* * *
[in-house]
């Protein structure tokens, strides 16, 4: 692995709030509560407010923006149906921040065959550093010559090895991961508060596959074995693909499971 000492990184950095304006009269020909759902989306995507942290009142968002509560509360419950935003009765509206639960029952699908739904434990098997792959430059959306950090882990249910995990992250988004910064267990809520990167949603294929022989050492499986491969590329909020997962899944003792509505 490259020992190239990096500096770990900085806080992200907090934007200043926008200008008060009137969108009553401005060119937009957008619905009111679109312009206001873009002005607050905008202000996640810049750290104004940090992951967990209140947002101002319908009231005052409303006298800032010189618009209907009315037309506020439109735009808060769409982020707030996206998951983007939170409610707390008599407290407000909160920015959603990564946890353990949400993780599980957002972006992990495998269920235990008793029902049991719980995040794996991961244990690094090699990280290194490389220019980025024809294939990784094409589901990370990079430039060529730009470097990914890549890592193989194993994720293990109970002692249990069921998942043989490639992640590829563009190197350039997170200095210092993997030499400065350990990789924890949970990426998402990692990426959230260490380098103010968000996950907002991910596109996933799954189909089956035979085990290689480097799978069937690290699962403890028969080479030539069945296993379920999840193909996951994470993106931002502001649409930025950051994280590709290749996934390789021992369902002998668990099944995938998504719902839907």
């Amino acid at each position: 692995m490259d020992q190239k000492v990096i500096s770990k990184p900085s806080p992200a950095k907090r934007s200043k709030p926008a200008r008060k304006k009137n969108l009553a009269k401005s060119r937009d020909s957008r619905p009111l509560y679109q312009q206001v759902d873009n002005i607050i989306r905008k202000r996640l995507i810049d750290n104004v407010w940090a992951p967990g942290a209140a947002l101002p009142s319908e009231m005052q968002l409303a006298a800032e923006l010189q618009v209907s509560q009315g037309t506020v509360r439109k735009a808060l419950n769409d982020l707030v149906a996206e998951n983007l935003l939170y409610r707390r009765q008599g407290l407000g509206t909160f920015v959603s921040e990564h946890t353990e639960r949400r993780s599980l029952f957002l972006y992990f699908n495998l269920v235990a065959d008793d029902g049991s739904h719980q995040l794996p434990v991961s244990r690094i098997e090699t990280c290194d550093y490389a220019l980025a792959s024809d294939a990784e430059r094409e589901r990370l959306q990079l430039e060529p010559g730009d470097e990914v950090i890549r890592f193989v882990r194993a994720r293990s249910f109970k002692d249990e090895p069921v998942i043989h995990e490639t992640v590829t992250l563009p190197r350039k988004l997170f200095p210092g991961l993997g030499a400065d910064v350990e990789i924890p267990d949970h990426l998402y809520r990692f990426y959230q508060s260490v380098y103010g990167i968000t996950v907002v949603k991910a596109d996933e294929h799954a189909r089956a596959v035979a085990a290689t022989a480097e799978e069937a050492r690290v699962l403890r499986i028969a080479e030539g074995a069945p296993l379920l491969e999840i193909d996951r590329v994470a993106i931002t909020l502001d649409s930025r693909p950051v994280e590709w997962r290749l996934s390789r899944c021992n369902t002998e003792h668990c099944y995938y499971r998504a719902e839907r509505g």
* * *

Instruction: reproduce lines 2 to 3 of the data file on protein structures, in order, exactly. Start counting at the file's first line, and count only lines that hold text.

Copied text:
């Protein structure tokens, strides 16, 4: 692995709030509560407010923006149906921040065959550093010559090895991961508060596959074995693909499971 000492990184950095304006009269020909759902989306995507942290009142968002509560509360419950935003009765509206639960029952699908739904434990098997792959430059959306950090882990249910995990992250988004910064267990809520990167949603294929022989050492499986491969590329909020997962899944003792509505 490259020992190239990096500096770990900085806080992200907090934007200043926008200008008060009137969108009553401005060119937009957008619905009111679109312009206001873009002005607050905008202000996640810049750290104004940090992951967990209140947002101002319908009231005052409303006298800032010189618009209907009315037309506020439109735009808060769409982020707030996206998951983007939170409610707390008599407290407000909160920015959603990564946890353990949400993780599980957002972006992990495998269920235990008793029902049991719980995040794996991961244990690094090699990280290194490389220019980025024809294939990784094409589901990370990079430039060529730009470097990914890549890592193989194993994720293990109970002692249990069921998942043989490639992640590829563009190197350039997170200095210092993997030499400065350990990789924890949970990426998402990692990426959230260490380098103010968000996950907002991910596109996933799954189909089956035979085990290689480097799978069937690290699962403890028969080479030539069945296993379920999840193909996951994470993106931002502001649409930025950051994280590709290749996934390789021992369902002998668990099944995938998504719902839907």
């Amino acid at each position: 692995m490259d020992q190239k000492v990096i500096s770990k990184p900085s806080p992200a950095k907090r934007s200043k709030p926008a200008r008060k304006k009137n969108l009553a009269k401005s060119r937009d020909s957008r619905p009111l509560y679109q312009q206001v759902d873009n002005i607050i989306r905008k202000r996640l995507i810049d750290n104004v407010w940090a992951p967990g942290a209140a947002l101002p009142s319908e009231m005052q968002l409303a006298a800032e923006l010189q618009v209907s509560q009315g037309t506020v509360r439109k735009a808060l419950n769409d982020l707030v149906a996206e998951n983007l935003l939170y409610r707390r009765q008599g407290l407000g509206t909160f920015v959603s921040e990564h946890t353990e639960r949400r993780s599980l029952f957002l972006y992990f699908n495998l269920v235990a065959d008793d029902g049991s739904h719980q995040l794996p434990v991961s244990r690094i098997e090699t990280c290194d550093y490389a220019l980025a792959s024809d294939a990784e430059r094409e589901r990370l959306q990079l430039e060529p010559g730009d470097e990914v950090i890549r890592f193989v882990r194993a994720r293990s249910f109970k002692d249990e090895p069921v998942i043989h995990e490639t992640v590829t992250l563009p190197r350039k988004l997170f200095p210092g991961l993997g030499a400065d910064v350990e990789i924890p267990d949970h990426l998402y809520r990692f990426y959230q508060s260490v380098y103010g990167i968000t996950v907002v949603k991910a596109d996933e294929h799954a189909r089956a596959v035979a085990a290689t022989a480097e799978e069937a050492r690290v699962l403890r499986i028969a080479e030539g074995a069945p296993l379920l491969e999840i193909d996951r590329v994470a993106i931002t909020l502001d649409s930025r693909p950051v994280e590709w997962r290749l996934s390789r899944c021992n369902t002998e003792h668990c099944y995938y499971r998504a719902e839907r509505g």